Of course you have. We pitch ideas to other people all the time, whether we realize it or not. Whether you get what you want out of it is a whole separate question.
Authors know this as the “querying” process. You write up a compelling cover letter, a synopsis of your book, perhaps even a marketing plan, and you hope that whoever reads it will give you the time of day. And then you hit “send.”
I know the drill very well by now. So well that the adrenaline rush of hitting “send” has quite worn off. No doubt part of my calm is because of familiarity with the process—but another part of it has to do with the safe nature of written submissions. The agent, publisher, or general big-wig does not know how apprehensive I may feel. They cannot see my face. They cannot hear my voice or see the pre-submission jitters in me. There is no way for me to feel intimidated by my judge’s presence, because the judge is simply not present.
In the film-making world, screenwriters have to physically sit down across from the producer and unpack the story in a handful of minutes (at least they did before covid). A query letter accomplishes basically the same thing, but the difference is that your demeanor becomes part of the pitch itself. Your level of confidence in your own story will come through in the way you talk about the plot. Your understanding of your own story (or lack thereof) is suddenly laid bare.
I recently submitted a video pitch for a short film contest, which meant I had to record myself explaining the script in 60 seconds. Actually, it meant I first had to condense my story to one sentence (a.k.a. the logline) and use that sentence as the foundation for my synopsis. I found this a challenging and revealing exercise as a writer.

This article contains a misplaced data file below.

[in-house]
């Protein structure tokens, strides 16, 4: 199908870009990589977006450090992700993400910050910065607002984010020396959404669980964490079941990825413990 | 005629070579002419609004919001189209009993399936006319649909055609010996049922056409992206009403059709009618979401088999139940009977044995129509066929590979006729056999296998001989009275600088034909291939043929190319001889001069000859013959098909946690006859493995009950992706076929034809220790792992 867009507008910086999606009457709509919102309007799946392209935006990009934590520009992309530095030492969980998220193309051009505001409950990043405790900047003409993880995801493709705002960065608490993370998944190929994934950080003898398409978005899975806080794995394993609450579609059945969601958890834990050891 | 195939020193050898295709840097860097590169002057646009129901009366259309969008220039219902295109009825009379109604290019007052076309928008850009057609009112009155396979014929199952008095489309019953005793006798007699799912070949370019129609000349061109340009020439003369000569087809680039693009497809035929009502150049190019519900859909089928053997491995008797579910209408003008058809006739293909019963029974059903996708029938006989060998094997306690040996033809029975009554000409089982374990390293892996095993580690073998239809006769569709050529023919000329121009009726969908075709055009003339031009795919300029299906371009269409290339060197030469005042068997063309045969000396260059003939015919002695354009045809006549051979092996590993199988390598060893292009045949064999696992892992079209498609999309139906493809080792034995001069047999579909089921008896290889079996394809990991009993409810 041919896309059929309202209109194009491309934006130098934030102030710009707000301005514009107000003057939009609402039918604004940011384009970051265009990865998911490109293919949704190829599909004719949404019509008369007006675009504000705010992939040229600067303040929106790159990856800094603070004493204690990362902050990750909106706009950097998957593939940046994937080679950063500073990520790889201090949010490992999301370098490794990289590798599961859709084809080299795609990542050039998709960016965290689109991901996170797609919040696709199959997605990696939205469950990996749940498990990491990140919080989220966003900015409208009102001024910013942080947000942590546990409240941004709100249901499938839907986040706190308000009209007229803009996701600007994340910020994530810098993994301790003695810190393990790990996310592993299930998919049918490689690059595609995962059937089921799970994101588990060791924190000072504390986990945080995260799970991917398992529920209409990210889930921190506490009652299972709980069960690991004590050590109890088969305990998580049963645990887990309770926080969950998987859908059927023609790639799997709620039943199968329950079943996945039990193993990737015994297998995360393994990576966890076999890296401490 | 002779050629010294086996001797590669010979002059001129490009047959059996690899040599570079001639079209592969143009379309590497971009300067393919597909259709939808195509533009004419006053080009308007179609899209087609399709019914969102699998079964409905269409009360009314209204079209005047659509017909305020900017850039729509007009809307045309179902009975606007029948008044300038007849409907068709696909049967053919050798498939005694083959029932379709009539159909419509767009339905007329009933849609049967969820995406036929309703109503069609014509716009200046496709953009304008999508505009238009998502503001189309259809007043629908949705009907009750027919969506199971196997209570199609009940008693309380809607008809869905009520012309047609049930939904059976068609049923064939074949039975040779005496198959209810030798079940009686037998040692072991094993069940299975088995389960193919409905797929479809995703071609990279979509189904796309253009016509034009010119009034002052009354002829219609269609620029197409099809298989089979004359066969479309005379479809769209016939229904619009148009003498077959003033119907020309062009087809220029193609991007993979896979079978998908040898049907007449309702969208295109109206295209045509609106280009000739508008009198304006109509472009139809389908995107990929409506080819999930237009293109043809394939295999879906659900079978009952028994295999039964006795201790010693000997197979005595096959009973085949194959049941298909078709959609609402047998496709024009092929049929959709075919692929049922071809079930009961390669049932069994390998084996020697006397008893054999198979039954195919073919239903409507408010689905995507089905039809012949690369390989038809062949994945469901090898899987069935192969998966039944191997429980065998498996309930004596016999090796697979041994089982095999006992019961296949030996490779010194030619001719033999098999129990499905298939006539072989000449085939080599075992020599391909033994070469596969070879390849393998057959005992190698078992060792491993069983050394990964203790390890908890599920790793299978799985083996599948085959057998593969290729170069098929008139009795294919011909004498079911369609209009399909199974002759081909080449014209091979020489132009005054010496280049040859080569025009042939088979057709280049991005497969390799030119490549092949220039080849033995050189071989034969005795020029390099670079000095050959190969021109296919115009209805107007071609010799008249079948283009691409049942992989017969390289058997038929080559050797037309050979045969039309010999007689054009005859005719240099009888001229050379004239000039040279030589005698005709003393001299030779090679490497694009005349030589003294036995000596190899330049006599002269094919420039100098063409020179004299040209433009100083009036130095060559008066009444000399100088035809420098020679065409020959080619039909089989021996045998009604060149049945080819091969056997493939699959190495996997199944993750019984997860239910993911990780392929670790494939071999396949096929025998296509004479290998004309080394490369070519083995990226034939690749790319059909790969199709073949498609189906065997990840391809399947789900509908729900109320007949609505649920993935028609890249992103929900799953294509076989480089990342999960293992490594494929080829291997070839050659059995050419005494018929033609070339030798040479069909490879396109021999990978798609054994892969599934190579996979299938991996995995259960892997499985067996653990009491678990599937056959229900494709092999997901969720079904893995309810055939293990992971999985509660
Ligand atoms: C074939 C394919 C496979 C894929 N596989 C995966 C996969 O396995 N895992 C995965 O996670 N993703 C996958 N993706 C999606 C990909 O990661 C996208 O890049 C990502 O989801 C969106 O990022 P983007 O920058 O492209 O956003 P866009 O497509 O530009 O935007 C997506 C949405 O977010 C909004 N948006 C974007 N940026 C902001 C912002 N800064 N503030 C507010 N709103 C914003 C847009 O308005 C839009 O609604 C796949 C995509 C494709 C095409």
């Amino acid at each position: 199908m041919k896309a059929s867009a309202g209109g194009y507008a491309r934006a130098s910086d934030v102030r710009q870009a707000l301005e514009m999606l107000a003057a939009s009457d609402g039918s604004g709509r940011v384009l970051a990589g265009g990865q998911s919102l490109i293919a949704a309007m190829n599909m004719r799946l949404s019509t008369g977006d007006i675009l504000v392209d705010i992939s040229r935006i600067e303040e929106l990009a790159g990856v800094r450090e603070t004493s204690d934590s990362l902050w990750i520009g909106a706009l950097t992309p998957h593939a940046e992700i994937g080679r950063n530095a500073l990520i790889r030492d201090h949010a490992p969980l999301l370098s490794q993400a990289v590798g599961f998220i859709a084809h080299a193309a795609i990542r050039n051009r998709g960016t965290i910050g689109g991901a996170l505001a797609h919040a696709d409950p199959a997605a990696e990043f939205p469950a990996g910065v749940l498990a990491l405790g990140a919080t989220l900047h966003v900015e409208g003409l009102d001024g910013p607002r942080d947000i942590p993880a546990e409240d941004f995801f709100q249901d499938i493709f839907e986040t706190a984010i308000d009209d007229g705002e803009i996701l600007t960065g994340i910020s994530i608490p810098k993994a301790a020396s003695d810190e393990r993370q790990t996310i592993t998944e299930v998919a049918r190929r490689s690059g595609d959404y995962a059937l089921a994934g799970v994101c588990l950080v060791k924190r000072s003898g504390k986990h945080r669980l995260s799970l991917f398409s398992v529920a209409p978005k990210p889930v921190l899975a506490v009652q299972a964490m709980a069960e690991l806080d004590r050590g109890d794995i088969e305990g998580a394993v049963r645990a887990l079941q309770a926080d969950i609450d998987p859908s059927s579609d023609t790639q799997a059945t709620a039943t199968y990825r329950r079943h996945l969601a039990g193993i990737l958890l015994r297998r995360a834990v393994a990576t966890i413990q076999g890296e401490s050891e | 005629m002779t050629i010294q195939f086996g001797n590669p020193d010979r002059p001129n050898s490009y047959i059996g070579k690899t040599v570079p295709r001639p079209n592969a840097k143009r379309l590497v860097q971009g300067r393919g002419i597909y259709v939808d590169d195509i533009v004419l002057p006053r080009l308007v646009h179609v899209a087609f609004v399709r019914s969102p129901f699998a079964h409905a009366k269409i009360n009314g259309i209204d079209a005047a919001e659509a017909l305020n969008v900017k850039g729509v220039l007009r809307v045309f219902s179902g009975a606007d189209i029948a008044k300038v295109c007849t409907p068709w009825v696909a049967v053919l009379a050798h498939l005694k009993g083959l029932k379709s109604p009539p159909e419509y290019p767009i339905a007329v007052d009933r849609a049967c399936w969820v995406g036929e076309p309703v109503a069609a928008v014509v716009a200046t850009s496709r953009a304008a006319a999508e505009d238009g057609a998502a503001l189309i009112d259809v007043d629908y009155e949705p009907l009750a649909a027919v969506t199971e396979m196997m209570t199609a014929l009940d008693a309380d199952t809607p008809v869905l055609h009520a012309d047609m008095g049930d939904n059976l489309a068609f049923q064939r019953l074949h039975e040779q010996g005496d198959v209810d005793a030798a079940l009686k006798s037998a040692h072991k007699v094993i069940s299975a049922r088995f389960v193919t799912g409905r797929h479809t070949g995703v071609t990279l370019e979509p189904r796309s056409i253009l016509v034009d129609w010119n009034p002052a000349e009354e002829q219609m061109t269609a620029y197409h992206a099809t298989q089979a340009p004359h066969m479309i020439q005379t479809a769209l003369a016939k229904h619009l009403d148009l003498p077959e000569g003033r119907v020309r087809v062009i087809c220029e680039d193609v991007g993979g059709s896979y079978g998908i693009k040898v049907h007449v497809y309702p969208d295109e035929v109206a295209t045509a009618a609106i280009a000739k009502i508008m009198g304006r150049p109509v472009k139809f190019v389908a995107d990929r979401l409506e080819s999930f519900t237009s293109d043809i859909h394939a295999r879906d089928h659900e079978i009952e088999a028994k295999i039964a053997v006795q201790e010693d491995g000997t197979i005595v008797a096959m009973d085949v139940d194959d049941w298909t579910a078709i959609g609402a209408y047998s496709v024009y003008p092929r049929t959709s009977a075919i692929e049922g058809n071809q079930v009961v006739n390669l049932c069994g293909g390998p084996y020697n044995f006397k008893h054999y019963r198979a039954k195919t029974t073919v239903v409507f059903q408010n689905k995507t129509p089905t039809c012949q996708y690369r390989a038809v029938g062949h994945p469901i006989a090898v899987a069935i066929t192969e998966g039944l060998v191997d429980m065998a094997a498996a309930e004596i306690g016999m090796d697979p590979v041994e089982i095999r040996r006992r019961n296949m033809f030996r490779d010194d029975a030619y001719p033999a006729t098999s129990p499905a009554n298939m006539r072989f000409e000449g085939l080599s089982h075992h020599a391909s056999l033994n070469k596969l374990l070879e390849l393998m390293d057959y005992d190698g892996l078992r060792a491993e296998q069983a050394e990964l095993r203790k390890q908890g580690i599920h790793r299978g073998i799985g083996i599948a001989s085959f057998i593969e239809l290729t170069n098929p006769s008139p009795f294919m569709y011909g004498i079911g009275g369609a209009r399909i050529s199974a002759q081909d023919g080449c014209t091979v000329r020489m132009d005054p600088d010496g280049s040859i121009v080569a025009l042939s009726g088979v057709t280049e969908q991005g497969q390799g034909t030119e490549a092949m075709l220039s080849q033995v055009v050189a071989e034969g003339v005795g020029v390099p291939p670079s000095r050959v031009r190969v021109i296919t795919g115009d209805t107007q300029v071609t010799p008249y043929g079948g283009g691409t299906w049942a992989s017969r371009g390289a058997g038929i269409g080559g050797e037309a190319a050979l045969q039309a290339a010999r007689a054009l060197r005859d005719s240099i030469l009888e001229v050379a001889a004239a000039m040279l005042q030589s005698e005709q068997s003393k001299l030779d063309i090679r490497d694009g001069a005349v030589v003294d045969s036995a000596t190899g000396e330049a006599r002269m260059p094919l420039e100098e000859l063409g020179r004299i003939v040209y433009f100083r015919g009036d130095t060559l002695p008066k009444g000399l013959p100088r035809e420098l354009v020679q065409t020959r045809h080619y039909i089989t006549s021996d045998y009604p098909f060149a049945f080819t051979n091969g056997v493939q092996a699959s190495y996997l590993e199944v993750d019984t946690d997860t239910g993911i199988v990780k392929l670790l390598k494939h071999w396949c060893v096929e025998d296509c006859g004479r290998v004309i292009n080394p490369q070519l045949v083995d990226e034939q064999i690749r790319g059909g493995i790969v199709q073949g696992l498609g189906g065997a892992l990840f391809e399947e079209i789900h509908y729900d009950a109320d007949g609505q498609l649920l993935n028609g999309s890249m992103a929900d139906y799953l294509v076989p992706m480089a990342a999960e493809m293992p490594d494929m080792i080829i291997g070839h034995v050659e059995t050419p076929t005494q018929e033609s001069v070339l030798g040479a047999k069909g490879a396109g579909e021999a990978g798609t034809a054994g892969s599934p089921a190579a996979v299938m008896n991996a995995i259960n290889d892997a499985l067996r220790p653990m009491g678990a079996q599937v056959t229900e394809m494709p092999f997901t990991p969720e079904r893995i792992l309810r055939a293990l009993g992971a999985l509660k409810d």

You don’t have to be a phenomenal public speaker in order to make a clear pitch—but you do have to be precise and concise.
This means you have to shave off the extra layers of flab that surround the muscle of your idea. In short, you have to tone your story up. Writing a one or two-page synopsis of a novel is hard work. Orally summing it up in a couple of minutes is even harder.
If you find you are comfortably able to summarize the main points of your 500-page novel in under sixty seconds, you are either really good at summarizing or you might want to do some manuscript trimming.
This doesn’t mean that every non-crucial part should be cut. Some elements, while not essential to the plot, add a depth and richness to the story’s development. But if you find that the nonessential elements are taking up more pages than the essential ones, you might want to rethink your page distribution.
Regardless, honing your ability to cut to the chase on your story is always a good idea. Just like everyone looking to advance their careers should have an elevator pitch prepared, I suggest that every writer who plans to publish practice boiling their stories down to a couple of minutes’ oral explanation. You may never have to present this pitch to a publisher, but at the very least it will give you a better understanding of your own creation—and it prepares you for selling your book later down the road!
Have you ever had to present an idea to a decision-maker? What helped prepare you for that moment?
Do you find it difficult to explain your creative ideas to other people? What do you find most challenging about it?